AK Rahul, son of late popular film star Jashim, is now shining as a rock musician. In a conversation with The Business Post’s Purba Zannat, Rahul talked about his bands, achievements, personal life and a lot more
Your father Jashim was a popular actor. Why did you choose music over acting?
Since my childhood, I was taught to follow my passion and I should focus on that only. Now it comes instinctively.
When I was young, I used to watch the WWE. In that show, there used to be a different theme song for each wrestler. I used to love The Undertaker the most and became a fan of his theme music. From there, I became a fan of the heavy metal genre and I couldn’t do anything but music since then.
Do you remember anything from your father’s acting days?
I didn’t remember anything specifically as I was too young back then. However, I remember many actor-actresses use to come to our home to take direction from my father. They all used to love me a lot.
I still remember a memory of Atiqur Rahman Chunnu. So, there is a film titled “Jiddi” where he played the role of a villain. There was a scene in that film where my father cuts his hand off. I was too young to understand that it was not real. So, afterwards, whenever Chunnu uncle visited us I used to ask him, “I saw my father cut your hand off but how come you still have it?”
Any special memories with your father?
I don’t remember that much because I was very little when he passed away. But my mother, brother, cousins and my uncle used to say that my father loved me the most. He used to say that I was his heart and I would defiantly shine someday.
Who was your inspiration and childhood superhero?
My inspiration is my elder brother AK Samee as whatever I learned, I learned from him. From movies to songs, everything I like now has his influence. When we were in school, he used to play the songs in our car and I used to listen to those songs. Sami used to watch films on a home theatre. The fact is he used to sit on father’s lap and watch films.
My father sometimes used to says, let’s sit together and watch films. His interest in film came from there and that influenced me too. I still remember he bought a home theatre to watch a Linkin Park show. I learned how to behave and act in public from my brother. So he is my inspiration and real life superhero. But if I have to mention any foreign individual it would be The Undertaker.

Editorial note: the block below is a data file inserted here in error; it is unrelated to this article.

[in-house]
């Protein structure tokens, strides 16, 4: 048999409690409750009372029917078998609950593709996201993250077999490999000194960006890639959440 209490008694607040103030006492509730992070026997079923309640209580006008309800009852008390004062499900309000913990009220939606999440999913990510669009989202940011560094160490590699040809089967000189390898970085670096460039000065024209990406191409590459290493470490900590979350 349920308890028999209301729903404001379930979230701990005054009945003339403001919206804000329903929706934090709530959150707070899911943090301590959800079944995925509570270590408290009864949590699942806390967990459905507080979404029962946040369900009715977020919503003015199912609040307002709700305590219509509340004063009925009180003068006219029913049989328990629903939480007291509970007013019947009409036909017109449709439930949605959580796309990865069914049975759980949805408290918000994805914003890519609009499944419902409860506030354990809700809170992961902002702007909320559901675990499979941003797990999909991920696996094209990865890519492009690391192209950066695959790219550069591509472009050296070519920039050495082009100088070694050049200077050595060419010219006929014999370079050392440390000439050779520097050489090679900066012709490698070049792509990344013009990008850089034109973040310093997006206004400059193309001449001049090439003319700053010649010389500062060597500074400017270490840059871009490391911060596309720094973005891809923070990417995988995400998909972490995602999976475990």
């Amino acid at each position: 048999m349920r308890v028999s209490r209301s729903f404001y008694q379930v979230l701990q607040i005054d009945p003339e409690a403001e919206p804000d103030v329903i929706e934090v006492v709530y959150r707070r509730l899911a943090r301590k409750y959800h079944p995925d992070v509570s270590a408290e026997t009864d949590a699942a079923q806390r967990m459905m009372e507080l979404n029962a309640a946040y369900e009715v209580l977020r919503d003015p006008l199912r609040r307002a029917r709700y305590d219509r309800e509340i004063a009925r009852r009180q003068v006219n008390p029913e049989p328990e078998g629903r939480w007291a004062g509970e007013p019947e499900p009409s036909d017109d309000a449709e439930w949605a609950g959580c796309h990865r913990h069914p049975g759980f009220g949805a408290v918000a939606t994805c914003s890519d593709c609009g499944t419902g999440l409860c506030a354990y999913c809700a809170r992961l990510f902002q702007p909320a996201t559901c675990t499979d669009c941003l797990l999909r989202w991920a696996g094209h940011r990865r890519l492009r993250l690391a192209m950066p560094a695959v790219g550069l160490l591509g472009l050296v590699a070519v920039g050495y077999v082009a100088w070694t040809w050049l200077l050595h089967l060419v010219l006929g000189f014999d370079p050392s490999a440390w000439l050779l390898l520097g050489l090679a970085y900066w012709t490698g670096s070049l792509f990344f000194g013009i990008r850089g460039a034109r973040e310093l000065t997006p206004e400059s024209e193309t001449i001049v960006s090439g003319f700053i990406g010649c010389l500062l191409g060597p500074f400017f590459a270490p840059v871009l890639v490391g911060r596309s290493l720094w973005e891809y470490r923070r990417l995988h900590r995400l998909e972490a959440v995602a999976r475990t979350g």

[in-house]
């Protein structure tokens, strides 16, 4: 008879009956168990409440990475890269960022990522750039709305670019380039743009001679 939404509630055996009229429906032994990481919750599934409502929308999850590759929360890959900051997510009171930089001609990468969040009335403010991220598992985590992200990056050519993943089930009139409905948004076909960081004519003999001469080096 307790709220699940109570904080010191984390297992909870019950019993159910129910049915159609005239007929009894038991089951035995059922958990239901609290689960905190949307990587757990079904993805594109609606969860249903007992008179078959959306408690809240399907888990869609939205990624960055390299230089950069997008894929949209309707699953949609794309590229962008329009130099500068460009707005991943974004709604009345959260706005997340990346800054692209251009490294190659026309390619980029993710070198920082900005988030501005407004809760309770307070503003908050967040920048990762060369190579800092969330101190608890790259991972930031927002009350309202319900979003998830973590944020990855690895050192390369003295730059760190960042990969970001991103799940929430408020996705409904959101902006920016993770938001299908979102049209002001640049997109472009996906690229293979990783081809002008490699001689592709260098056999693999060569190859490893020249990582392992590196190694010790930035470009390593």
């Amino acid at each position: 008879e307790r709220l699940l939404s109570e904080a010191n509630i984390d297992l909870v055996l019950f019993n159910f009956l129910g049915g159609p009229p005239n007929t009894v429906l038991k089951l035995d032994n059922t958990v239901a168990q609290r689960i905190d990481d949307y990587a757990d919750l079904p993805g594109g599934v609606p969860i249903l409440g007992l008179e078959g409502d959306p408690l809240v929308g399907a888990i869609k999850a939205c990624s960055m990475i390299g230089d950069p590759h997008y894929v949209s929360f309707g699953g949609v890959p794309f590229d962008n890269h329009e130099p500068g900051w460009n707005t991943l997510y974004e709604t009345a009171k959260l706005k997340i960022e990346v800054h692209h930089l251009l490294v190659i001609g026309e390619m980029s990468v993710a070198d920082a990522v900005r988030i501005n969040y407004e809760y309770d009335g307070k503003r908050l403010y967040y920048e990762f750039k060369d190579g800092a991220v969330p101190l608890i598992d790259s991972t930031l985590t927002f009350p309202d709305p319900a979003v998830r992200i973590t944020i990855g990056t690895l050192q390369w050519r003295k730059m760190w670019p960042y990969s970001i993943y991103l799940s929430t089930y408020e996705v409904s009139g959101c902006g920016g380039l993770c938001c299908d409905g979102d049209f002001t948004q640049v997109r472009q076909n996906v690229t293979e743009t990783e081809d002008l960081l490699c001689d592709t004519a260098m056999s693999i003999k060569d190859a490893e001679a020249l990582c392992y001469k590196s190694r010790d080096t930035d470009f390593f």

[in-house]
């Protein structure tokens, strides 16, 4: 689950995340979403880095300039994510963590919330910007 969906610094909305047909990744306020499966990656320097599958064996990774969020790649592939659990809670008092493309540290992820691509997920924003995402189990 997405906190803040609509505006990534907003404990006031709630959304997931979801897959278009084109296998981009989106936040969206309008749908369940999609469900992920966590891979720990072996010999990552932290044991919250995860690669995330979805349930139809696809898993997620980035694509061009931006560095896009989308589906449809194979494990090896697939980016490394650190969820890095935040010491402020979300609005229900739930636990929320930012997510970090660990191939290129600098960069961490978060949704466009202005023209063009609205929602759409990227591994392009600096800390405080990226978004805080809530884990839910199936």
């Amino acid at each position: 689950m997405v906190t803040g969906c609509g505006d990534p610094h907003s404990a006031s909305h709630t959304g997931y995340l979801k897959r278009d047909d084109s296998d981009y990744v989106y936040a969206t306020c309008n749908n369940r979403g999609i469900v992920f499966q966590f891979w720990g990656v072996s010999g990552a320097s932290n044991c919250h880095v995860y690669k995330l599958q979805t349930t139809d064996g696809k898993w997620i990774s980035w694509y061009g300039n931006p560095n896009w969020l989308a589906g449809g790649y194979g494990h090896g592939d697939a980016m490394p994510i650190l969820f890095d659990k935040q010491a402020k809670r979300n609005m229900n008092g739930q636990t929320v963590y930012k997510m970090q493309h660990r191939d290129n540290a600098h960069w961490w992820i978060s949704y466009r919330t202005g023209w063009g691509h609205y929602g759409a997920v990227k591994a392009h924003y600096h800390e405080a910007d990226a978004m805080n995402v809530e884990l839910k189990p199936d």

Tell us about your achievements.
I’m currently associated with two bands, Trainwreck and Poraho.
From Trainwreck, our biggest achievement till now is participating in the Wacken Open Air, which is the biggest metal festival in the world. We entered the main festival in Germany by winning two competitions and beating all the bands. We performed with globally popular bands like Slayer, Bullet for My Valentine, Cradle of Filth and many more. There were over 200 metal bands that performed at that festival. I would also like to mention performing with Testament in Nepal.
As I mentioned, I am also associated with another band Poraho. This band recently released a new album. There are some songs from the album which became so popular that I noticed many singing the song at unexpected places. It felt amazing when I see people appreciating Poraho’s songs, singing them or even covering the songs in restaurants too. I will always remember and cherish these feelings.
What are the projects you are busy with now?
Poraho has recently released a new song called “Obhijog.” We are currently promoting the song. Apart from that, I’m working on a new song with Trainwreck. Moreover, Trainwreck has an India tour where we will be performing as a showstopper.
What’s your take on the future of rock music in Bangladesh?
To answer the question, I would like to mention musician Raef al Hasan Rafa. He said something in a past interview that resonated with me, the gist of which is that your batch in school was and will always be the best one for you. It won’t matter how good the new batch is. If we compare the current situation of the music industry to what it was in the 90s, many would say that the 90s was the best.
But if we talk about the present and the future, now Rock music is being highly appreciated by many. Even the government is providing support to the industry. At the time of the pandemic, I was filled with so much negativity but now we are witnessing people coming to the concerts. Coke Studio Bangla and even Otilia’s show created a huge buzz on social media. Even journalists are supporting the industry.
So, I think the entertainment industry of Bangladesh is trying. I see a good future. Another thing that I would like to mention since I am also working at Yamaha Music, I see that a lot of youngsters are buying pianos and keyboards these days. I see a lot of parents buying those for them too. This is a very positive side that can make a change.